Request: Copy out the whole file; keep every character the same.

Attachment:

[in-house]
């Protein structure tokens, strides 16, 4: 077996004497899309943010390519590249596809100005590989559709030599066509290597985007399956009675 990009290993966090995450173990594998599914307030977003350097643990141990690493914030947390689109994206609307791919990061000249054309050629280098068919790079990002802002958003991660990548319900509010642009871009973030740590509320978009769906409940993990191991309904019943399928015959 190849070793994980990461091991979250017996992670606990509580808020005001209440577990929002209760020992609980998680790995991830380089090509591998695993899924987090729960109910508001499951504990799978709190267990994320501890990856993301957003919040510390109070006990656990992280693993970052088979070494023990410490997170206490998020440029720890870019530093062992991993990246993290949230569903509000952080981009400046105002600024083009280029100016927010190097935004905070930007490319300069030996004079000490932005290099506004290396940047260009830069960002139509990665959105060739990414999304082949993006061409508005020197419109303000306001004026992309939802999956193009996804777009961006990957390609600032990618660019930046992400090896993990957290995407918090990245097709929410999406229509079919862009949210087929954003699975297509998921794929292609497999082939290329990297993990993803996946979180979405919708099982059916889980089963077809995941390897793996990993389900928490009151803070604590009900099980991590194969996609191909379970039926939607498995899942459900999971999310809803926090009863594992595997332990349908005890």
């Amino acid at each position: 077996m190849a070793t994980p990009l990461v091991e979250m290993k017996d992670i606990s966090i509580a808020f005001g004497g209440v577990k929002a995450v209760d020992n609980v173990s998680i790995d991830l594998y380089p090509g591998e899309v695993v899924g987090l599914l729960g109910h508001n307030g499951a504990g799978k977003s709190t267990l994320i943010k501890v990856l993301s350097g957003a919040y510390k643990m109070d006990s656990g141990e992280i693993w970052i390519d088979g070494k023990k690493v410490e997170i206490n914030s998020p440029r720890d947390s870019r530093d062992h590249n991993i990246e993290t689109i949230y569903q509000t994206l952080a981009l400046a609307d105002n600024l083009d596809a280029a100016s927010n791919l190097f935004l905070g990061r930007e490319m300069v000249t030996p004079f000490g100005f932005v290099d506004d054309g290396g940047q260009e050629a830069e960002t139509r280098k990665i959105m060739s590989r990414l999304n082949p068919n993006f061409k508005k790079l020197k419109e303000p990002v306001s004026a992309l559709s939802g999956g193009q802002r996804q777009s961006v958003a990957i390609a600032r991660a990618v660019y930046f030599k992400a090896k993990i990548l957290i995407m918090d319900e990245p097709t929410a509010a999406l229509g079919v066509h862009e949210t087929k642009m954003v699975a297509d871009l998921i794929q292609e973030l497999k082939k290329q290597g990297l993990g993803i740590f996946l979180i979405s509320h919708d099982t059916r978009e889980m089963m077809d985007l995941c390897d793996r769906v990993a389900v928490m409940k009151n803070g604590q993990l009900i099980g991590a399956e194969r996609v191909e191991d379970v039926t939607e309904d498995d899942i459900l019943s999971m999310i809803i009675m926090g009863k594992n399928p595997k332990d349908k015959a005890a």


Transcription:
[in-house]
């Protein structure tokens, strides 16, 4: 077996004497899309943010390519590249596809100005590989559709030599066509290597985007399956009675 990009290993966090995450173990594998599914307030977003350097643990141990690493914030947390689109994206609307791919990061000249054309050629280098068919790079990002802002958003991660990548319900509010642009871009973030740590509320978009769906409940993990191991309904019943399928015959 190849070793994980990461091991979250017996992670606990509580808020005001209440577990929002209760020992609980998680790995991830380089090509591998695993899924987090729960109910508001499951504990799978709190267990994320501890990856993301957003919040510390109070006990656990992280693993970052088979070494023990410490997170206490998020440029720890870019530093062992991993990246993290949230569903509000952080981009400046105002600024083009280029100016927010190097935004905070930007490319300069030996004079000490932005290099506004290396940047260009830069960002139509990665959105060739990414999304082949993006061409508005020197419109303000306001004026992309939802999956193009996804777009961006990957390609600032990618660019930046992400090896993990957290995407918090990245097709929410999406229509079919862009949210087929954003699975297509998921794929292609497999082939290329990297993990993803996946979180979405919708099982059916889980089963077809995941390897793996990993389900928490009151803070604590009900099980991590194969996609191909379970039926939607498995899942459900999971999310809803926090009863594992595997332990349908005890």
């Amino acid at each position: 077996m190849a070793t994980p990009l990461v091991e979250m290993k017996d992670i606990s966090i509580a808020f005001g004497g209440v577990k929002a995450v209760d020992n609980v173990s998680i790995d991830l594998y380089p090509g591998e899309v695993v899924g987090l599914l729960g109910h508001n307030g499951a504990g799978k977003s709190t267990l994320i943010k501890v990856l993301s350097g957003a919040y510390k643990m109070d006990s656990g141990e992280i693993w970052i390519d088979g070494k023990k690493v410490e997170i206490n914030s998020p440029r720890d947390s870019r530093d062992h590249n991993i990246e993290t689109i949230y569903q509000t994206l952080a981009l400046a609307d105002n600024l083009d596809a280029a100016s927010n791919l190097f935004l905070g990061r930007e490319m300069v000249t030996p004079f000490g100005f932005v290099d506004d054309g290396g940047q260009e050629a830069e960002t139509r280098k990665i959105m060739s590989r990414l999304n082949p068919n993006f061409k508005k790079l020197k419109e303000p990002v306001s004026a992309l559709s939802g999956g193009q802002r996804q777009s961006v958003a990957i390609a600032r991660a990618v660019y930046f030599k992400a090896k993990i990548l957290i995407m918090d319900e990245p097709t929410a509010a999406l229509g079919v066509h862009e949210t087929k642009m954003v699975a297509d871009l998921i794929q292609e973030l497999k082939k290329q290597g990297l993990g993803i740590f996946l979180i979405s509320h919708d099982t059916r978009e889980m089963m077809d985007l995941c390897d793996r769906v990993a389900v928490m409940k009151n803070g604590q993990l009900i099980g991590a399956e194969r996609v191909e191991d379970v039926t939607e309904d498995d899942i459900l019943s999971m999310i809803i009675m926090g009863k594992n399928p595997k332990d349908k015959a005890a």